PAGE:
For instance, in Dharavi, ARMMAN collaborates with Sant Gadge Maharaj Samajik Sanstha that works in the area of community development.
The messages on the app start with a jingle, and then the prepared text is read out. Calls are made usually between 7 AM and 9.30 AM, but they can be adjusted to the recipient’s preferred time. If the woman misses a call, she can call back on the toll-free number, and the service repeats the message the next day. Altogether, the registered woman gets 145 calls (between one-and-a-half to two minutes each). At the antenatal stage, it’s twice a week, and during postnatal care, once a week.
After the baby is born, the call starts with the message, “Congrats! Now you have to look after the baby,” followed by information on breast feeding, the vaccination schedule, and so on. In the first week, the service calls once a day; from the second week and up to three months, twice a week. From the fourth month to the child’s first birthday, the women get calls once a week to advise on nutrition, hygiene, etc. When the woman is expecting her second baby, the service repeats the schedule.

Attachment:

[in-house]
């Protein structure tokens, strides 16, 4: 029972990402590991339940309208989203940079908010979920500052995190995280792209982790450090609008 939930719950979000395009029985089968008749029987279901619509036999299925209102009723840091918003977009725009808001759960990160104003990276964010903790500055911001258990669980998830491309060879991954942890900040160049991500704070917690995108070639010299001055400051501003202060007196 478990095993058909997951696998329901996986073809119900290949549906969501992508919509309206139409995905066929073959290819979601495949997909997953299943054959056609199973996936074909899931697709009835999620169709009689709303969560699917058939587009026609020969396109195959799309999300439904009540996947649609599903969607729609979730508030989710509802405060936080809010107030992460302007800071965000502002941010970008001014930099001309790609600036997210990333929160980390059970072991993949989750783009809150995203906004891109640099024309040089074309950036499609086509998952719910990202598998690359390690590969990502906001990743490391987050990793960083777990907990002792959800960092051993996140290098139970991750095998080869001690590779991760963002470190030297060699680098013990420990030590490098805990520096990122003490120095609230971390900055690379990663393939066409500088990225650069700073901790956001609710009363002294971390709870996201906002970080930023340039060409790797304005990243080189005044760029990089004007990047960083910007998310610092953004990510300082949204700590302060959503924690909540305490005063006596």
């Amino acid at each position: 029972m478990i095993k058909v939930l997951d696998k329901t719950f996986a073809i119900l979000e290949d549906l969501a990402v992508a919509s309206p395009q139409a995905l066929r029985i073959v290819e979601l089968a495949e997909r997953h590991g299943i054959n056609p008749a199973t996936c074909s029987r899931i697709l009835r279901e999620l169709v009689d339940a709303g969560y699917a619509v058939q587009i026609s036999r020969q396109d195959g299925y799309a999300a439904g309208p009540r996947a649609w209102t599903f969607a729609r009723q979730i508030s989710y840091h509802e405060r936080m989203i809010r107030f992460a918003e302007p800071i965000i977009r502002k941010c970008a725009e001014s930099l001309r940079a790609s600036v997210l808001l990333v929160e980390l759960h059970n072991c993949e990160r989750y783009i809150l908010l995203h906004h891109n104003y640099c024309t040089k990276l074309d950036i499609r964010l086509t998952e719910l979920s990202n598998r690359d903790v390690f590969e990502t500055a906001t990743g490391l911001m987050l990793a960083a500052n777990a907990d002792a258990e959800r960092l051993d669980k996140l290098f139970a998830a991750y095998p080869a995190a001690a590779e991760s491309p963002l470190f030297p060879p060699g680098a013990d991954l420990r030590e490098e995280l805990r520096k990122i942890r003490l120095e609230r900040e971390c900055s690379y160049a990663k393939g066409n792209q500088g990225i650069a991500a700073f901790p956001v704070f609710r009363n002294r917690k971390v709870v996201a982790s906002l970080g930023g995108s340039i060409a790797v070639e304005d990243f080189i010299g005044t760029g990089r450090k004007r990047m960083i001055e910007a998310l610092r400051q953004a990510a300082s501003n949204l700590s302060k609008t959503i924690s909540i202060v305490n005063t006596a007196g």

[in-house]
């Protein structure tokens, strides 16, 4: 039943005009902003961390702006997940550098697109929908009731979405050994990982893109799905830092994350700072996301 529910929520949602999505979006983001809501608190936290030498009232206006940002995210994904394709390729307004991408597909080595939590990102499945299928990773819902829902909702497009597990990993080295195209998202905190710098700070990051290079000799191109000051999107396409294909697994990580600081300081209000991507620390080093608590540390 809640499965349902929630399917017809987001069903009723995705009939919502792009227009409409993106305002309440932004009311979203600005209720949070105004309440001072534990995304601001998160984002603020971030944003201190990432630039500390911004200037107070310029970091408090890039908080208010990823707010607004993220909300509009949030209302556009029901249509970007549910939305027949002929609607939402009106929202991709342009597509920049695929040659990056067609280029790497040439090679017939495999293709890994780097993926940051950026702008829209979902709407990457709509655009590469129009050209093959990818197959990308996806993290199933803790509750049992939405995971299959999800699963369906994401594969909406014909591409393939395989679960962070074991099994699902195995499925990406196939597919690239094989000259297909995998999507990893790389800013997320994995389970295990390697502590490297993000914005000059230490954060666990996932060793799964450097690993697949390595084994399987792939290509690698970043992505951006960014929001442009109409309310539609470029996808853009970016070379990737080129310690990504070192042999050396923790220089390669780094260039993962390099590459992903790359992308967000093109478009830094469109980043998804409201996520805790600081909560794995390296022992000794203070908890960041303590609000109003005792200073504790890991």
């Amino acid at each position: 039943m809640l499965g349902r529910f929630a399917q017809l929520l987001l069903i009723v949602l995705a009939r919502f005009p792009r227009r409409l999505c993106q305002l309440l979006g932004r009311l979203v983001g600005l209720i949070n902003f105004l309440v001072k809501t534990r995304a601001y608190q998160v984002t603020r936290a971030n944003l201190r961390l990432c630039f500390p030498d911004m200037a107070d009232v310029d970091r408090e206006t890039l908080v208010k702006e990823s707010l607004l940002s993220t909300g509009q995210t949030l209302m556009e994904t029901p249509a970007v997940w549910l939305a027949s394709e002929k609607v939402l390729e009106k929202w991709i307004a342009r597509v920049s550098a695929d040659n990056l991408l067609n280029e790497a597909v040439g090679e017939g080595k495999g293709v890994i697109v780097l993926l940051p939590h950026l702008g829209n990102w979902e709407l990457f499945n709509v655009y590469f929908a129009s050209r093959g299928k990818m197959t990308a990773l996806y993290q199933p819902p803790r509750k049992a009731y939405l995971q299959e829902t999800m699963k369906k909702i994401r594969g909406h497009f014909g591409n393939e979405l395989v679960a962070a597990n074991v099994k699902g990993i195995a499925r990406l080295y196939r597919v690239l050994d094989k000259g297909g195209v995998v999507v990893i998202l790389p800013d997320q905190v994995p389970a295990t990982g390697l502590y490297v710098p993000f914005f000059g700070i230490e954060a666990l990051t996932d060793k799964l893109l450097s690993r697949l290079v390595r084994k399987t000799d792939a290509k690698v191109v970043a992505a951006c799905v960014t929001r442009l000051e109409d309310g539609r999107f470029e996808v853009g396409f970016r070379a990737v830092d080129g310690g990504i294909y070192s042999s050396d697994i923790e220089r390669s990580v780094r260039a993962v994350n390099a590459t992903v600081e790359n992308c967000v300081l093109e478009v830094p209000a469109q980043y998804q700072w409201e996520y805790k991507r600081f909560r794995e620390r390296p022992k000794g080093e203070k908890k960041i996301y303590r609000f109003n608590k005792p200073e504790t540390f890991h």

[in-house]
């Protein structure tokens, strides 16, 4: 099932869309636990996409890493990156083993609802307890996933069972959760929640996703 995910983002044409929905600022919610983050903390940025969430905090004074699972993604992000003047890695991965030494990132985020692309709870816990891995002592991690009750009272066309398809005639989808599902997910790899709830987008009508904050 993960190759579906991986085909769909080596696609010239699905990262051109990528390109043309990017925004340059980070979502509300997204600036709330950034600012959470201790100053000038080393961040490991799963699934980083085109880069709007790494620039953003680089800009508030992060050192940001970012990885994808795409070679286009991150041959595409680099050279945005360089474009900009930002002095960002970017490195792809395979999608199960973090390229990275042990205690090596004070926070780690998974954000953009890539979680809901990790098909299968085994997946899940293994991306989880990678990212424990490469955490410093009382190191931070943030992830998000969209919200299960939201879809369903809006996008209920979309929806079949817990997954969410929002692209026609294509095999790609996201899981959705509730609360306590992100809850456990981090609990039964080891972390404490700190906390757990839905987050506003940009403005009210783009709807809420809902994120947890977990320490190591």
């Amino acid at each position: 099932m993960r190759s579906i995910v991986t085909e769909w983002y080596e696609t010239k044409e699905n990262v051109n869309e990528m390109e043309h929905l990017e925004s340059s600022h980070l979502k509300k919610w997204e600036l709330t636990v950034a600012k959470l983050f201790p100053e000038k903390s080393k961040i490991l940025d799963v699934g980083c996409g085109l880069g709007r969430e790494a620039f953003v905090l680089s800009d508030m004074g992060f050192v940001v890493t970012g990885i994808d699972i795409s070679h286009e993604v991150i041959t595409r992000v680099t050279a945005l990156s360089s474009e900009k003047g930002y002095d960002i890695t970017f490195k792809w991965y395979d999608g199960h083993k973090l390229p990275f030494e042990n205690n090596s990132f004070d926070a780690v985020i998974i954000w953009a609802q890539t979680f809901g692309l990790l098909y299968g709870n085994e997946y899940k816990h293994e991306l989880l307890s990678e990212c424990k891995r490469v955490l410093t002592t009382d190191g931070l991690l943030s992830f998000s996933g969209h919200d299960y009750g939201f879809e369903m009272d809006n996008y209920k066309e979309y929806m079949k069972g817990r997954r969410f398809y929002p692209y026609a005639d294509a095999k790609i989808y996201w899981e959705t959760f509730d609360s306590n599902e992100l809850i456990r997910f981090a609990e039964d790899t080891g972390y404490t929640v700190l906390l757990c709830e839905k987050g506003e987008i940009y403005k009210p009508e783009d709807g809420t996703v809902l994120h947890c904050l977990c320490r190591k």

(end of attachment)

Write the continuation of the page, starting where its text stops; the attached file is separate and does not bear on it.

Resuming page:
According to peer workers, known as sakhis, or friends, on average, there are three children per family in the slums.
Like Anwari, Sajida (name changed), a mother of three, has benefitted immensely from connecting with mMitra. Her husband and she decided to limit their family after consulting their local sakhi and listening carefully to the service. Sajida courageously went in for sterilisation – despite her elders being unhappy – as she did not want any more children. Indeed, resistance from the elders is always a possibility, and even creates conflict at times. But the women are able to stick to their plans as they usually have their husband on their side. In fact, women reveal that often it’s their husband who actually reminds them to access the app.